As planned, when the afternoon begins to close, we go back up to the viewpoint and submit ourselves to the haughty supervision of the statue of Notre Dame du Bon Port, which was also knocked down and removed from its original place by the eruption and later placed there. high pedestal as if to preserve the city from a new hecatomb.
A few years after the destruction, absent residents and other outsiders joined forces to recover the first buildings. With the passage of time, the urban structure was effectively restored to the embellished aspect that we can see from there.
We see the sun setting, in a hurry, over the sea. The twilight sets in and the urban lighting gains vigor, reinforced by the light trails left by the vehicles that cross each other in the geometric grid.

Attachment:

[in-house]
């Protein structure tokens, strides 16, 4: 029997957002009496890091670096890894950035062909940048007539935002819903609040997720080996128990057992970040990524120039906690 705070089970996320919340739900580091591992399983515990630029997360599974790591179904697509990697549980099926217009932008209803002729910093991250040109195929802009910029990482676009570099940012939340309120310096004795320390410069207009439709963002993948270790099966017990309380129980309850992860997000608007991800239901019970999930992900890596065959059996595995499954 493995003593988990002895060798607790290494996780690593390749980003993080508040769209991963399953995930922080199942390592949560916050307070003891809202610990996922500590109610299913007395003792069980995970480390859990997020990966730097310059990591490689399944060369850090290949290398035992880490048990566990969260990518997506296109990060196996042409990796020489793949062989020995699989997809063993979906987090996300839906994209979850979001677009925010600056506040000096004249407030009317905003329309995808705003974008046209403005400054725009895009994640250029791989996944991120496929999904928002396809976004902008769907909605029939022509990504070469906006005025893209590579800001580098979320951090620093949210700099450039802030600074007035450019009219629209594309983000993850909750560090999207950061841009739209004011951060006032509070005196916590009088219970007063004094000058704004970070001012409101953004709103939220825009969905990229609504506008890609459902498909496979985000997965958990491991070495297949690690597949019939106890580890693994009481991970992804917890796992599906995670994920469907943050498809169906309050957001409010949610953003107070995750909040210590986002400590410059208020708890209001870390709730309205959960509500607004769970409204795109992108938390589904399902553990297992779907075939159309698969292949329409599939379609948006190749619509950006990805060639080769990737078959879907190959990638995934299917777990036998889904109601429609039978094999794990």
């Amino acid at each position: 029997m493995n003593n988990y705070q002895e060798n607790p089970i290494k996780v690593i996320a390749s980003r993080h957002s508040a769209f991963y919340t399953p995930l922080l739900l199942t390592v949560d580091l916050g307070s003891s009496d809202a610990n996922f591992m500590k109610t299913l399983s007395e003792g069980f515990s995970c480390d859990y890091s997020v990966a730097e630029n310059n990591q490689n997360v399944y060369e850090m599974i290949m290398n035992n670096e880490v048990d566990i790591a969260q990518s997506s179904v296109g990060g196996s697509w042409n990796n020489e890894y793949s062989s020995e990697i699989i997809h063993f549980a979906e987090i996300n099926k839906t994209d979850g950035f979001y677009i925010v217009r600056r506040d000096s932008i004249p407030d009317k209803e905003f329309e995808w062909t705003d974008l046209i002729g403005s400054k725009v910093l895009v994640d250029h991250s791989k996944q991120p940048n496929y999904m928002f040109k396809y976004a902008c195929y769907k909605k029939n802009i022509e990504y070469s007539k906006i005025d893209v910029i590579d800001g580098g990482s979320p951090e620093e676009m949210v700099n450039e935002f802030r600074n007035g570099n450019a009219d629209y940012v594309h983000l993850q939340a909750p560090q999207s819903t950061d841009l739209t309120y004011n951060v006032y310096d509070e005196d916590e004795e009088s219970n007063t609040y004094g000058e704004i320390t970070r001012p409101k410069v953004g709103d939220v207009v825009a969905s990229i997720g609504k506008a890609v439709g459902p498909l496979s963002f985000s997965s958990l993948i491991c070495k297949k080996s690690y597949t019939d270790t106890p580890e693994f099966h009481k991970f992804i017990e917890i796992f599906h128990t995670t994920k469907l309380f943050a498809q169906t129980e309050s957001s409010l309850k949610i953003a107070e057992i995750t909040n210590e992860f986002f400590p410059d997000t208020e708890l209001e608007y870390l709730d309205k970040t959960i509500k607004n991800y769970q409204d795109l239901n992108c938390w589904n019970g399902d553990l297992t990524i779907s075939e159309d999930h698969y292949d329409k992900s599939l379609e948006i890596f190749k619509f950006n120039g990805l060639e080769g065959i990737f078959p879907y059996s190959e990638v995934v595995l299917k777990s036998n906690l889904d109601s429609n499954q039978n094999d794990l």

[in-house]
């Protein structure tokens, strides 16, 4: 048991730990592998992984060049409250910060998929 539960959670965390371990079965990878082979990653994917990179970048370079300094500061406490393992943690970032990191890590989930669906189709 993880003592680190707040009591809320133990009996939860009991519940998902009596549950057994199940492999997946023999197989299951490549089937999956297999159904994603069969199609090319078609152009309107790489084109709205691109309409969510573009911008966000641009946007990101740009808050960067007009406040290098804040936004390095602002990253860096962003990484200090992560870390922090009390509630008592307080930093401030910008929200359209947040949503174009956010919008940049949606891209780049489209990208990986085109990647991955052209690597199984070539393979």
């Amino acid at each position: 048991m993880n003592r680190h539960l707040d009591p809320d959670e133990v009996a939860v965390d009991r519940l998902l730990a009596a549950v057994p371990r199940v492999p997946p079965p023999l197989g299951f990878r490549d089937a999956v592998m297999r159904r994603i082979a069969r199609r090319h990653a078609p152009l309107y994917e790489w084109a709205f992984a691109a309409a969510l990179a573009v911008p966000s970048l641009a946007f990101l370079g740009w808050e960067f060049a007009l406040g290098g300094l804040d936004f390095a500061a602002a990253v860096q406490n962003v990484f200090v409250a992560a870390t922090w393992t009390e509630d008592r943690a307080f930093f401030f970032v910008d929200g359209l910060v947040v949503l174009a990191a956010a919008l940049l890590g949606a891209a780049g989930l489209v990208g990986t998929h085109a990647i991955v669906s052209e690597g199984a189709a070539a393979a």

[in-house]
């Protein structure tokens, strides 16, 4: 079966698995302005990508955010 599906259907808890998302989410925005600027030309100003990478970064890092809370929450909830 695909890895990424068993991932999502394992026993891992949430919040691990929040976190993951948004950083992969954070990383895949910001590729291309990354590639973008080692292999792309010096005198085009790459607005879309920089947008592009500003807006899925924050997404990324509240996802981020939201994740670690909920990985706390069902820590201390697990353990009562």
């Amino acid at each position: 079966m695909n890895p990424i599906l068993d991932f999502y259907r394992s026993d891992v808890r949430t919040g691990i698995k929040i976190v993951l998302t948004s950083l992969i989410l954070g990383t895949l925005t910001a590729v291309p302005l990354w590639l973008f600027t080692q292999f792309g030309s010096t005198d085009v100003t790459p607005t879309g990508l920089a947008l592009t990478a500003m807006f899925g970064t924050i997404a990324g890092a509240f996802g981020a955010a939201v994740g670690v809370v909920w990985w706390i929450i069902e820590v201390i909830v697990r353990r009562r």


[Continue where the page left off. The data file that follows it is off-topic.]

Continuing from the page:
Residents and visitors celebrate the end of another welcoming Caribbean day on the esplanades of the coastal street and aboard some sailboats off the coast. Little by little, Saint-Pierre is taken by the ocher of a tenuous fire that is reflected in the adjoining bay and contrasts with the superb blackness of the Pelée mountain.
The image refers to the tragedy that almost erased it from the XNUMXth century, but even without the glow of other times, the Paris of the Caribbean shows signs of life.